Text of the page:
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Born to be wild

By on June 24, 2022 in News

Some of the species that show up on our EDGE lists might be surprising. Not because they are particularly weird or unheard of, in fact the opposite. What if you thought all camels were the same and you knew there was an estimated 35 million individuals of this species worldwide…your first instinct would not be that they were endangered!

Two months old wild camel calf with its mother

That’s where the confusion of the EDGE species the wild camel (Camelus ferus) and its well-known counterpart, the domestic Bactrian camel (Camelus bactrianus) comes into play. This confusion is having a detrimental effect on the much need conservation of the wild camels, where less than 1000 individuals are known to exist in the wild.

The wild camel, known locally as khavtgai and in Mongolian Хавтгай, is an incredible EDGE species which can withstand drought, food shortages and even radiation from nuclear weapons testing! The species evolved in North America over 46 million years ago and began to migrate spreading through Asia. They now survive only in Mongolia and China, having already gone extinct in their ancestral ranges.

Since migrating this two-humped camel has superbly adapted to the harsh Gobi Desert, where vegetation is sparse, water sources are limited and temperatures range from -40°C to 40°C. Individuals eat thorns and dry, salty plants, which other herbivores avoid, and they’re the only land mammals that can drink salty or brackish water with no ill effects. With fat stores in their humps, they can go for several days at a time without nourishment, and when accessing a water source, they will drink vast quantities rapidly to replace what is missing from their bodies. They can drink up to 57 litres in one go!

The difference between a camels red blood cells and human red blood cells

Wild camels and their relatives differ from all other mammals because they have oval-shaped (instead of circular) red blood cells. The elongated shape of their cells means they can circulate even in thick blood and travel through narrowing blood vessels, preventing the common effects of dehydration. The camel’s red blood cells are also capable of expanding up to 240% of their original volume without rupturing; most animals’ cells can only expand 150%. Not only that, unlike other hoofed mammals their body load rests not on the hooves, but on the sole pads, and only the front end of the hooves actually touch the ground.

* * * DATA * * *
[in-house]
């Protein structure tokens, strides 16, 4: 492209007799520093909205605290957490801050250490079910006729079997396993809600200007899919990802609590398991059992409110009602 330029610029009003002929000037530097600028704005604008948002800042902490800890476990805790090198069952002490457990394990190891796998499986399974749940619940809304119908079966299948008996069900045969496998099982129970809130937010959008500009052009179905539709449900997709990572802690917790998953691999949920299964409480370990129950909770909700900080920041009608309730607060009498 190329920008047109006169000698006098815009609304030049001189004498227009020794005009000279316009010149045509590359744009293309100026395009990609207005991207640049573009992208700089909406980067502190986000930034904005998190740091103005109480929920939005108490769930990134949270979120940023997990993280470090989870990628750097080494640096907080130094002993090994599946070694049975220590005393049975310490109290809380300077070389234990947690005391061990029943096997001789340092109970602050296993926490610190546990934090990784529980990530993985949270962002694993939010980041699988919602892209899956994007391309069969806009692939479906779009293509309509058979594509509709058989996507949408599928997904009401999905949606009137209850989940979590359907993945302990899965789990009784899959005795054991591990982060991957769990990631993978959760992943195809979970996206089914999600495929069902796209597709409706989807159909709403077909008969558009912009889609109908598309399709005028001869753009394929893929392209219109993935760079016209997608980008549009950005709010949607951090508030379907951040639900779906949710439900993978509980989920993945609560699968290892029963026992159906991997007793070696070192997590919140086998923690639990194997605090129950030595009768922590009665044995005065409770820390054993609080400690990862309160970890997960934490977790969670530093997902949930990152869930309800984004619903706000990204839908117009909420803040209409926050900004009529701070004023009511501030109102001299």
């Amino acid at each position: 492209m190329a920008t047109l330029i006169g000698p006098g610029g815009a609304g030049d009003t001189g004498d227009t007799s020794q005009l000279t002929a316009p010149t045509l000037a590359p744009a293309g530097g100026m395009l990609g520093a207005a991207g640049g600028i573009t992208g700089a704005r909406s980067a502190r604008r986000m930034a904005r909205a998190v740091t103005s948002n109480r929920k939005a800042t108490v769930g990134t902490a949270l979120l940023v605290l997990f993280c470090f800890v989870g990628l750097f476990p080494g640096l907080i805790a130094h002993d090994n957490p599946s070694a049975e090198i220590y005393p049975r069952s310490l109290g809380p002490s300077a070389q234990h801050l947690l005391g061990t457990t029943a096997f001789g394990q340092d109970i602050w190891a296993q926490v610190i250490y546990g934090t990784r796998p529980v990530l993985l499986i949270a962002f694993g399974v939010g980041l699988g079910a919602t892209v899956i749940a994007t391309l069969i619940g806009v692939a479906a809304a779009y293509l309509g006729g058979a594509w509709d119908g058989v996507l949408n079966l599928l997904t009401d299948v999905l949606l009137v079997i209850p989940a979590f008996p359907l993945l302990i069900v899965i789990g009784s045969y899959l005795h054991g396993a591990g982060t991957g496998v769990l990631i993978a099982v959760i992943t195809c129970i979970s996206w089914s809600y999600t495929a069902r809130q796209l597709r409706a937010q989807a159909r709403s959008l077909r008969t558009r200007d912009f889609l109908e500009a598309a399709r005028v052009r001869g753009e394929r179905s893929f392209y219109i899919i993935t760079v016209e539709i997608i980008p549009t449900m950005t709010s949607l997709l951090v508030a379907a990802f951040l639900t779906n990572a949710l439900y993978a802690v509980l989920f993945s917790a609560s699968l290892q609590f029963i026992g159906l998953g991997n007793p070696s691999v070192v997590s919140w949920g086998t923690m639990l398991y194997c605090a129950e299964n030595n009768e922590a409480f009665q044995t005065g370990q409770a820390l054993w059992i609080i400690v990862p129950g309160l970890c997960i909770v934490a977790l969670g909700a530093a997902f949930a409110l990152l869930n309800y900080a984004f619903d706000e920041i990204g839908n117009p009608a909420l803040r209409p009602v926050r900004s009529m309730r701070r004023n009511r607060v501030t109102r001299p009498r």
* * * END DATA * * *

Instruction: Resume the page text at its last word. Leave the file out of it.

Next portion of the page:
As you can see, they are an incredibly unique and rare species, but their numbers continue to decline, primarily due to hunting, habitat loss, and competition for resources with introduced livestock. Conservation is imperative for their survival but the confusion between the wild camel and their domestic counterpart is diminishing public acknowledgement that this species is on the brink of extinction.

Knowing that conservation is vital for the wild camel’s survival, here at EDGE we have supported two Fellows, Yuan Lei in Lop Nur National Nature Reserve in China and Adiya Yadamsuren in the Great Gobi Special Protected Area in Mongolia. During their Fellowships they collected data which informed the development of a long-term conservation strategy. This strategy provides benefits to both the wild camels and the human inhabitants of the harsh desert ecosystem, but more can always be done.

A new study led by ZSL and partners – ‘What’s in a name?’ published online by the Cambridge University Press, helps explain why differentiating the wild camels from the domestic Bactrian camel is a key step in helping to protect them.

Morphological differences between the Bactrian camel (a) and wild camel (b) Wild camels have smaller, pyramid-shaped humps, a smaller body, slimmer legs and a flatter skull.

With an abundance of scientific proof that now supports this distinction there is hope that this will contribute to the advancement of further conservation efforts. We may just be able to bring this remarkable creature back from the brink.